By Alison Carlman, KF8, Kenya
Consider yourself warned: this blog talks about maxipads. There. I said it. Now please keep reading.
Perhaps you’ve heard of the “Girl Effect” campaign. The “Girl Effect” is a about investing in what Africans call the “girl child” and how that can affect a country’s development. According to The Girl Effect, an extra year in primary school statistically boosts girls’ future wages by 10% to 20%, and every additional year a girl spends in secondary school lifts her income by 15% to 25%. And you better believe that the size of a country’s economy is, in no small part, determined by the educational attainment and skill sets of its girls. For Kenya alone, if the 1.6 million teenage girls who drop out of school each year instead finished their secondary education, their incremental earning power would lift Kenya’s GDP by $27 billion over their lifetimes. Not to MENTION the impact it would have on the health and well-being of future families and children of these girls-turned-women.
But it’s not that easy just to “stay in school.” The girls I work with in Kisumu at K-MET’s Safe Space have dropped out of school, many because they became mothers during their teen years.
I’ve talked a little with these girls, and have learned some other things about why it is so difficult to stay in school. I learned that something as simple as “sanitary towels” (or maxipads -there, I said it again-) can make the difference whether or not girls miss 4 days of school each month and get hopelessly behind in their studies. These products are too expensive to purchase every month, and the alternative is to use unsafe materials (like chopped up pieces of mattresses or old newspapers) which cause infections, leading to more absenteeism.
Look – I realize that you didn’t check the Kiva blog to read about sanitary products. But aren’t you at least slightly incensed by the fact that the lack of these simple supplies keep girls and women from attending school, attending public meetings, or even operating their own businesses for 4 days every month?!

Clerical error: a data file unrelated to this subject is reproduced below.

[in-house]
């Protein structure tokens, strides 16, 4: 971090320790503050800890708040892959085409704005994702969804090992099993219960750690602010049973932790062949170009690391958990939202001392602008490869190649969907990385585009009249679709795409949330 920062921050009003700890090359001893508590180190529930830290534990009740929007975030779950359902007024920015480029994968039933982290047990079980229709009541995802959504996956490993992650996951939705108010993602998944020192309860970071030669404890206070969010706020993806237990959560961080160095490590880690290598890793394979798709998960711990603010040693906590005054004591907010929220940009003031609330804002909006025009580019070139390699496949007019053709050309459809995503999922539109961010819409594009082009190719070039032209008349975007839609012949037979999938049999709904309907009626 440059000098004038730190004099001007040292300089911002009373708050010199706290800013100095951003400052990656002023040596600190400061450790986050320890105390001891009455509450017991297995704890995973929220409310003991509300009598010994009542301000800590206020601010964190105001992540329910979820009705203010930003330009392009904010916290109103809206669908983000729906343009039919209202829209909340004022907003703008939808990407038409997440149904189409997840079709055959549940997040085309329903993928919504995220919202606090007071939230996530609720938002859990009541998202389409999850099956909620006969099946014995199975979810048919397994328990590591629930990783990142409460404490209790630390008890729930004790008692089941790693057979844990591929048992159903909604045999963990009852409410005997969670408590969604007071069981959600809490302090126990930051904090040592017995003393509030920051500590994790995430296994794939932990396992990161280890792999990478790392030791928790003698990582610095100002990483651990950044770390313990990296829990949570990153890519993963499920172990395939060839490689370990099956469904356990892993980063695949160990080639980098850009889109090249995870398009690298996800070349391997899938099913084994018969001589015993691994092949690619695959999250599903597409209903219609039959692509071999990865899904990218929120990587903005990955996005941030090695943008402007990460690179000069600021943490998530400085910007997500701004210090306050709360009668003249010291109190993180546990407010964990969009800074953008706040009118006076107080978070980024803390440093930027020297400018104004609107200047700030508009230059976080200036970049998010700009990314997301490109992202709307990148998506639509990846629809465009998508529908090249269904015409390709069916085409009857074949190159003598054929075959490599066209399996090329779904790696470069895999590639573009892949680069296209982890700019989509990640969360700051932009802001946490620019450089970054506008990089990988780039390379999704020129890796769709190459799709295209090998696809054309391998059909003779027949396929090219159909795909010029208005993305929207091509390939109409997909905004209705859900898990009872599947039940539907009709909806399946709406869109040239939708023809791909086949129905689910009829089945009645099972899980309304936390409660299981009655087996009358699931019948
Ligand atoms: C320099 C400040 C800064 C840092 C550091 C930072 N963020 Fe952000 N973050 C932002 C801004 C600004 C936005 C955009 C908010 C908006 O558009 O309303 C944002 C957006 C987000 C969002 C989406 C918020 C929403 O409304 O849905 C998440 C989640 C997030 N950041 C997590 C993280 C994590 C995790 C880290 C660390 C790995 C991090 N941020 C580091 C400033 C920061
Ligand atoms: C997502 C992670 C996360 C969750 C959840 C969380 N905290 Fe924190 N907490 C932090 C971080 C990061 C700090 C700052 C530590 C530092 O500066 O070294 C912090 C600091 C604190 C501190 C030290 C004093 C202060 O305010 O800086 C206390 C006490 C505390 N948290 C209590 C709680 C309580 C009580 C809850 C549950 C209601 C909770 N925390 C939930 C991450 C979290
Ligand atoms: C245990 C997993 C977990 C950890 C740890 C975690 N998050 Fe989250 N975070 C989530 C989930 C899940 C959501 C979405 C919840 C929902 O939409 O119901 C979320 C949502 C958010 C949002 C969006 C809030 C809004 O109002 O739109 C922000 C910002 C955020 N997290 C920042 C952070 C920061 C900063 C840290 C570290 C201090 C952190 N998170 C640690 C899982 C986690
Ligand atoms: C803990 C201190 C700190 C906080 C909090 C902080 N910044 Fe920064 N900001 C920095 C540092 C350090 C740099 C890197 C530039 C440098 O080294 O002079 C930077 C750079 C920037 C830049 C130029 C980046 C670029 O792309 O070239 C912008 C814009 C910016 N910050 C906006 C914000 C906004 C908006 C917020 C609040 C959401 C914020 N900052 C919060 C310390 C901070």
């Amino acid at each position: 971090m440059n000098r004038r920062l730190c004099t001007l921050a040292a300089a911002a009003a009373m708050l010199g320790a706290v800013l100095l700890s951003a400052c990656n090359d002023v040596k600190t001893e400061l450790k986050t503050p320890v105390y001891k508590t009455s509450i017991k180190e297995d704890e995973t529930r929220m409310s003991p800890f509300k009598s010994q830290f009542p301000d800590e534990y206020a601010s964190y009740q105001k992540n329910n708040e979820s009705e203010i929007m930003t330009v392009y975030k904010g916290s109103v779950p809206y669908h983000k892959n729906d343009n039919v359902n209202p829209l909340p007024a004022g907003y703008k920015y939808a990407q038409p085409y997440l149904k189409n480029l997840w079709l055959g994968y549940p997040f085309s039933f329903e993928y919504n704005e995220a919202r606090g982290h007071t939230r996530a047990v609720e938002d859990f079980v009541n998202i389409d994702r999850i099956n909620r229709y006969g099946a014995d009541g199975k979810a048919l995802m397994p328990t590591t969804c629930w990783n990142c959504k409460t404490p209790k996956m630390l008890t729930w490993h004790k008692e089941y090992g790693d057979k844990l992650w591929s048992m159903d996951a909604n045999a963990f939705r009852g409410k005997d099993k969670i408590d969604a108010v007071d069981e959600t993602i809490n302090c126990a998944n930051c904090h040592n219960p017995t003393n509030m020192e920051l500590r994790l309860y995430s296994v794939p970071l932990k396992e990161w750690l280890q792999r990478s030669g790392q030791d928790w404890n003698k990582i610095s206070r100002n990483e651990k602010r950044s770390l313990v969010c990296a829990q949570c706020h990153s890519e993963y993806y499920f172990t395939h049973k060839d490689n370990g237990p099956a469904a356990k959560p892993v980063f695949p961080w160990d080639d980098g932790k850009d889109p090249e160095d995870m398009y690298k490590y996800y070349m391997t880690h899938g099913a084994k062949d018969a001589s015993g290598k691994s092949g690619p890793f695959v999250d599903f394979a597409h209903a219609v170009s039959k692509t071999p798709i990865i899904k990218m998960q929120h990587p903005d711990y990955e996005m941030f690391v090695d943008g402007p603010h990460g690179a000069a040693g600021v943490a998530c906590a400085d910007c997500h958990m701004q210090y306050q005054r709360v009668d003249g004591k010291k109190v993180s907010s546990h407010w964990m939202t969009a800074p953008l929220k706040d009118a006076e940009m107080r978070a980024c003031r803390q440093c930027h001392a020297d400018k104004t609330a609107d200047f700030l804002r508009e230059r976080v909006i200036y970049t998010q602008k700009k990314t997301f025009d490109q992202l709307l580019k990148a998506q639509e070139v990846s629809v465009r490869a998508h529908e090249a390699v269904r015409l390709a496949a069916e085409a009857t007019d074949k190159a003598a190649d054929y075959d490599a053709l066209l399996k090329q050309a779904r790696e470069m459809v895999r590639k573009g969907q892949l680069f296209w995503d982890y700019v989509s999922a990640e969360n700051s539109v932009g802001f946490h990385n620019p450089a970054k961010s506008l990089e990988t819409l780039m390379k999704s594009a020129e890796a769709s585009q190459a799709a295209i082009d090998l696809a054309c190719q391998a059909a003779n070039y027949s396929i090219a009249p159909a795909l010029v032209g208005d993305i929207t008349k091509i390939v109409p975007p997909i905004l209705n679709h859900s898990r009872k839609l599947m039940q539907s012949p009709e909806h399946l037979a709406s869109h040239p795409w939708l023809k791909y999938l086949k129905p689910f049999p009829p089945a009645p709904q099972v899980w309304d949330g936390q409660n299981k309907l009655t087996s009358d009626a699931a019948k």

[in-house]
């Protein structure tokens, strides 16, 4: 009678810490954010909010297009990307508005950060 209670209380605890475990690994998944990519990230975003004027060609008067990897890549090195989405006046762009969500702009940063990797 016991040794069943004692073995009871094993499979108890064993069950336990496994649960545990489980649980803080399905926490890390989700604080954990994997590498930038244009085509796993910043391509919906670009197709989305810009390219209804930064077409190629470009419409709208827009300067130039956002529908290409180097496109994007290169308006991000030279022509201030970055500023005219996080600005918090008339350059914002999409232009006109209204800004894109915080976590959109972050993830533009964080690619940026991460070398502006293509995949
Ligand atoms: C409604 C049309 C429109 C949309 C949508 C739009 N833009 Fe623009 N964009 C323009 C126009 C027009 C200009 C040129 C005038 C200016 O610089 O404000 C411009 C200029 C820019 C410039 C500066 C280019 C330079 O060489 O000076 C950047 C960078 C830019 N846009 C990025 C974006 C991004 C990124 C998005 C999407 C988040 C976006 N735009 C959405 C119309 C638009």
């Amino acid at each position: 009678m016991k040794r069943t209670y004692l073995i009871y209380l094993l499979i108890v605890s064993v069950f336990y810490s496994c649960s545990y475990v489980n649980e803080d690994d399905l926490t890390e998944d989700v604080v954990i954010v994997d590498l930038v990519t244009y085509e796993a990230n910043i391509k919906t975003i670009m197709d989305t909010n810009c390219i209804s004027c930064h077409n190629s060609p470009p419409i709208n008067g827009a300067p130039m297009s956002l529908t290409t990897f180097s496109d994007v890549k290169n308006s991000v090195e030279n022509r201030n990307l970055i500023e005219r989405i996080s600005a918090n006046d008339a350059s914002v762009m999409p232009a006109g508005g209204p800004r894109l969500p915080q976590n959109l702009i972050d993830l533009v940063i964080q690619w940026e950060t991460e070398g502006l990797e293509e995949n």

There have even been studies done in East Africa that reflect these statistics: a study in Rwanda by Sustainable Health Enterprises in Rwanda showed that even if girls are provided with scholarship money, “ if we don’t make sanitary pads available they will still miss school because they can’t afford to buy them, girls are missing school 4 days a month during their menses just because the pads are too expensive.”
K-MET, the Kiva Partner where I work, is taking on the challenge to find a sustainable solution to the problem. Let’s face it; the world didn’t stop turning 50 years ago before they invented these expensive products that are harmful to our environment. The K-MET team is working to “re-invent” (if you will) a sustainable sanitary towel that is environmentally friendly, can be re-used, and costs a fraction of the amount that the disposable ones do.
It’s a new project under the umbrella of K-MET’s Sisterhood for Change program, and it’s not yet funded by microfinance, but if it is successful, individual girls could be able to start their own businesses selling these products in their community with some help from Kiva lenders like you!
I think that this is the kind of entrepreneurial venture that makes us all excited in microfinance. For me, I’m passionate about African women coming up with African solutions to African problems. These women identified a need and came up with a product that is both financially and environmentally sustainable in the developing world. And perhaps this is one of those areas where we in the developed world can learn from some African ingenuity.
Alison Carlman is in her 7th week as a Kiva Fellow in Kisumu, Kenya with K-MET. She is passionate about women, art, community, and sustainable development, and K-MET is a great host MFI in that regard. Interested in K-MET’s unique approach to microfinance and development? Learn more about K-MET here or join the K-MET lending team here. You can even check for fundraising K-MET loans here./>